Studying how genomes express themselves

Bioinformatics and Molecular Evolution

We collaborate with experimental biologists to model the structure, function and evolution of proteins and RNAs. We are consulting now in work to be published on RNA-seq analysis in neural and microbial systems, metagenomic binning using tRNA signatures, analysis of tRNA evolution in eukaryotic genomes, and adaptation in bacterial protein synthesis.

The tRNA Interaction Network

We study the tRNA interaction network, a biological information processing system at the heart of protein synthesis in all living cells. Before ultimate execution at the ribosome, a network of tRNAs, other noncoding RNAs, and proteins interact in the cytoplasm to reliably associate amino acids to specific sets of anticodons. This network comprises much, perhaps most, of the material basis of the genetic code.

The Evolution of Human Languages

In our NSF INSPIRE Awarded “Molecules to Minds” projects, in collaborations with Bodo Winter, Rick Dale, and Suzanne Sindi, we are investigating the evolution of senses over words and modeling how population size, structure and diversity influence both the grammatical structure of human languages and how functions are distributed over those structures.

Evolutionary Molecular Systems Biology

The Ardell Laboratory at UC Merced is a computational biology lab. We use computers to investigate hypotheses about genomes and organisms as molecular information-processing systems. We are purely a “dry” lab of scientist-programmers, who analyze and integrate systems biological and genomic data using computational and statistical models. Our aim is to discover new principles governing information flow in living cells. Our goal is to better understand the nature and origin of life, particularly growth, stress-resistance, aging, and disease.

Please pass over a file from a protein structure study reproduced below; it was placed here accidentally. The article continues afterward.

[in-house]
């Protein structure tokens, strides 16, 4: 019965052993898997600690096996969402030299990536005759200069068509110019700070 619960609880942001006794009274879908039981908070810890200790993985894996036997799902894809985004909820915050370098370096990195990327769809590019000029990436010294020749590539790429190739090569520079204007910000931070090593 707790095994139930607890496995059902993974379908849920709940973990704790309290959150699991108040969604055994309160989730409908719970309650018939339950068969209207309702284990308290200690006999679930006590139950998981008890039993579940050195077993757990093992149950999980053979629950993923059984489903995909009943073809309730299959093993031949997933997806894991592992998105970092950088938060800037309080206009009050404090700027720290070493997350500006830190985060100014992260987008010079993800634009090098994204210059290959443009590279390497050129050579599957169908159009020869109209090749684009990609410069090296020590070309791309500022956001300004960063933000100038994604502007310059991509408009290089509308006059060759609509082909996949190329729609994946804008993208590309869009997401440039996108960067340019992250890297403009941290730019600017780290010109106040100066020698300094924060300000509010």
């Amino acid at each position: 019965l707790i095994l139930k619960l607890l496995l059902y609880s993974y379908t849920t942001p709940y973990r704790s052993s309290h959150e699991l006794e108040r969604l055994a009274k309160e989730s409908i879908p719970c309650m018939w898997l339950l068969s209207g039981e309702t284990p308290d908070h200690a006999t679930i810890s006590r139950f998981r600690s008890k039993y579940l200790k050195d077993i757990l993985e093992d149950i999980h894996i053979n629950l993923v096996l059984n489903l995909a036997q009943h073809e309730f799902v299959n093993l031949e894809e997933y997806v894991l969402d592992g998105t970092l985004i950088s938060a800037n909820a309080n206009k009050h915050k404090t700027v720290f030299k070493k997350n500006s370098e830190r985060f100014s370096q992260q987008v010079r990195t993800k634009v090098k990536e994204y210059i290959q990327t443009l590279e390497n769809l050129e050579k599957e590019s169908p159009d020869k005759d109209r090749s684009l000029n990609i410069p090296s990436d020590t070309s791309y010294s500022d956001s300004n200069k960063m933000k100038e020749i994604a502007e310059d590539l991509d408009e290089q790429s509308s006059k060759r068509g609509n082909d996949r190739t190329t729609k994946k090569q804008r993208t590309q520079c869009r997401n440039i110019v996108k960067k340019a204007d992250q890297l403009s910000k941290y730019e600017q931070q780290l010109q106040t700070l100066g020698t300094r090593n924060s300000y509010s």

Ardell lab research concerns:

  • The evolution of genetic and biological codes and signals, more generally — the evolution of structure-function mappings in biological macromolecules, such as genomes, RNAs and proteins.
  • The evolution of tRNA identity and of the tRNA-protein interaction network underlying tRNA biosynthesis and function, including the decoding of genetic messages through translational protein synthesis.
  • Molecular evolutionary systems biology and the application of tRNA Class-Informative Features (CIFs) as slowly evolving, vertically inherited, statistically and biolgically robust markers to resolve deep phylogenetic relationships in the Tree of Life.
  • Macromolecular interactions as drug discovery targets in eukaryotic pathogens.
  • Theoretical biology concerning the origins of genetic (sequence-based) and “biological” (network-based) encodings.

The Ardell Lab belongs to the Quantitative and Systems Biology Graduate Group and the Molecular Cell Biology Unit in the School of Natural Sciences, the Center for Computational Biology, and the Sierra Nevada Research Institute at UC Merced. Prof. Ardell is also an affiliate of the Cognitive and Information Sciences Graduate Group.

The Ardell Lab is also a partner in the National Science Foundation-funded Undergraduate Research Mentorship (URM) program in Computational Biology that is run by UC Merced’s Center for Computational Biology. The URM program is a fantastic way for UC Merced undergraduates to get involved in bioinformatics and computational biology research!